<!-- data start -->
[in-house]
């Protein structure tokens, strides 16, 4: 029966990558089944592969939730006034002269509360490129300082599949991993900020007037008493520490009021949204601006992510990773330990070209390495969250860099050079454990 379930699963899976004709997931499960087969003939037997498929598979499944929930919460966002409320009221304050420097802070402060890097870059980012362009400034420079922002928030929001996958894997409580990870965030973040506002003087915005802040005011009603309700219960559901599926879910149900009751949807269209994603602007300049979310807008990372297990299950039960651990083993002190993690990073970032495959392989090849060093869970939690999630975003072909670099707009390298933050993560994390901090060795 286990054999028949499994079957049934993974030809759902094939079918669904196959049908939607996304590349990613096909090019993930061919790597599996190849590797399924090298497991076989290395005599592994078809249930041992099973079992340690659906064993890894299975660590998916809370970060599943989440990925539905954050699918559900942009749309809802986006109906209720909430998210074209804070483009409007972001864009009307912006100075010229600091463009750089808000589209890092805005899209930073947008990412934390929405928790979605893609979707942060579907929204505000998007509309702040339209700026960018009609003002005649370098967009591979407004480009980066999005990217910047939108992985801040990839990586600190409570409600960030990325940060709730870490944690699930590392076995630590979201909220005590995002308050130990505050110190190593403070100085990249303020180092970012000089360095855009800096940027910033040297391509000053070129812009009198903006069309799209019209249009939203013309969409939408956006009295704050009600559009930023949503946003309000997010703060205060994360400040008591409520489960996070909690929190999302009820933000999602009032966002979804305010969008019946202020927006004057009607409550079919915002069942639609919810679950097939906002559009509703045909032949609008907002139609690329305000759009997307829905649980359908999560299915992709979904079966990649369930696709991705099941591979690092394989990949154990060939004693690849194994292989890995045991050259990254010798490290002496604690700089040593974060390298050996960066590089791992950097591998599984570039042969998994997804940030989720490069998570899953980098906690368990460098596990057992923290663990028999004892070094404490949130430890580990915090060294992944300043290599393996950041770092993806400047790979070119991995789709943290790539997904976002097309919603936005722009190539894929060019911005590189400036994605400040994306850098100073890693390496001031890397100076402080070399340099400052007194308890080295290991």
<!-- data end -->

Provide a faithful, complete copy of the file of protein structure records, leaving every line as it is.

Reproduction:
[in-house]
């Protein structure tokens, strides 16, 4: 029966990558089944592969939730006034002269509360490129300082599949991993900020007037008493520490009021949204601006992510990773330990070209390495969250860099050079454990 379930699963899976004709997931499960087969003939037997498929598979499944929930919460966002409320009221304050420097802070402060890097870059980012362009400034420079922002928030929001996958894997409580990870965030973040506002003087915005802040005011009603309700219960559901599926879910149900009751949807269209994603602007300049979310807008990372297990299950039960651990083993002190993690990073970032495959392989090849060093869970939690999630975003072909670099707009390298933050993560994390901090060795 286990054999028949499994079957049934993974030809759902094939079918669904196959049908939607996304590349990613096909090019993930061919790597599996190849590797399924090298497991076989290395005599592994078809249930041992099973079992340690659906064993890894299975660590998916809370970060599943989440990925539905954050699918559900942009749309809802986006109906209720909430998210074209804070483009409007972001864009009307912006100075010229600091463009750089808000589209890092805005899209930073947008990412934390929405928790979605893609979707942060579907929204505000998007509309702040339209700026960018009609003002005649370098967009591979407004480009980066999005990217910047939108992985801040990839990586600190409570409600960030990325940060709730870490944690699930590392076995630590979201909220005590995002308050130990505050110190190593403070100085990249303020180092970012000089360095855009800096940027910033040297391509000053070129812009009198903006069309799209019209249009939203013309969409939408956006009295704050009600559009930023949503946003309000997010703060205060994360400040008591409520489960996070909690929190999302009820933000999602009032966002979804305010969008019946202020927006004057009607409550079919915002069942639609919810679950097939906002559009509703045909032949609008907002139609690329305000759009997307829905649980359908999560299915992709979904079966990649369930696709991705099941591979690092394989990949154990060939004693690849194994292989890995045991050259990254010798490290002496604690700089040593974060390298050996960066590089791992950097591998599984570039042969998994997804940030989720490069998570899953980098906690368990460098596990057992923290663990028999004892070094404490949130430890580990915090060294992944300043290599393996950041770092993806400047790979070119991995789709943290790539997904976002097309919603936005722009190539894929060019911005590189400036994605400040994306850098100073890693390496001031890397100076402080070399340099400052007194308890080295290991």